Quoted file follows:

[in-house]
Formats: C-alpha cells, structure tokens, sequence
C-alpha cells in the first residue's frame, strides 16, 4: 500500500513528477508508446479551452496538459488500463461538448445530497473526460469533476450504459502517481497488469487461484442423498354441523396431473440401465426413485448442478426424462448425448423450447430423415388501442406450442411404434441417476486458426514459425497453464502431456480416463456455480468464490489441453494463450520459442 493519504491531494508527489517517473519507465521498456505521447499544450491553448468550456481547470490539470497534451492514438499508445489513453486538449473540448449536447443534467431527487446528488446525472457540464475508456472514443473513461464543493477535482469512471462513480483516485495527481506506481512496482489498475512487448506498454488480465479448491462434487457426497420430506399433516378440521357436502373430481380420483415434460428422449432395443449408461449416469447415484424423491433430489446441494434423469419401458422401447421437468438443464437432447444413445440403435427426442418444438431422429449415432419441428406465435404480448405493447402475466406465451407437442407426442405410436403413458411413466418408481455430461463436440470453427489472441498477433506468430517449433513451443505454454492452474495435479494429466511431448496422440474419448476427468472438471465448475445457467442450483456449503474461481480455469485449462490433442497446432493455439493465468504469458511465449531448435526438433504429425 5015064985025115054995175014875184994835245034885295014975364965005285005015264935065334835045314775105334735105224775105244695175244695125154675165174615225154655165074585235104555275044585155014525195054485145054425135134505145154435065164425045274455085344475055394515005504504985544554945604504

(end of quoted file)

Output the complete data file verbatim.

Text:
[in-house]
Formats: C-alpha cells, structure tokens, sequence
C-alpha cells in the first residue's frame, strides 16, 4: 500500500513528477508508446479551452496538459488500463461538448445530497473526460469533476450504459502517481497488469487461484442423498354441523396431473440401465426413485448442478426424462448425448423450447430423415388501442406450442411404434441417476486458426514459425497453464502431456480416463456455480468464490489441453494463450520459442 493519504491531494508527489517517473519507465521498456505521447499544450491553448468550456481547470490539470497534451492514438499508445489513453486538449473540448449536447443534467431527487446528488446525472457540464475508456472514443473513461464543493477535482469512471462513480483516485495527481506506481512496482489498475512487448506498454488480465479448491462434487457426497420430506399433516378440521357436502373430481380420483415434460428422449432395443449408461449416469447415484424423491433430489446441494434423469419401458422401447421437468438443464437432447444413445440403435427426442418444438431422429449415432419441428406465435404480448405493447402475466406465451407437442407426442405410436403413458411413466418408481455430461463436440470453427489472441498477433506468430517449433513451443505454454492452474495435479494429466511431448496422440474419448476427468472438471465448475445457467442450483456449503474461481480455469485449462490433442497446432493455439493465468504469458511465449531448435526438433504429425 5015064985025115054995175014875184994835245034885295014975364965005285005015264935065334835045314775105334735105224775105244695175244695125154675165174615225154655165074585235104555275044585155014525195054485145054425135134505145154435065164425045274455085344475055394515005504504985544554945604504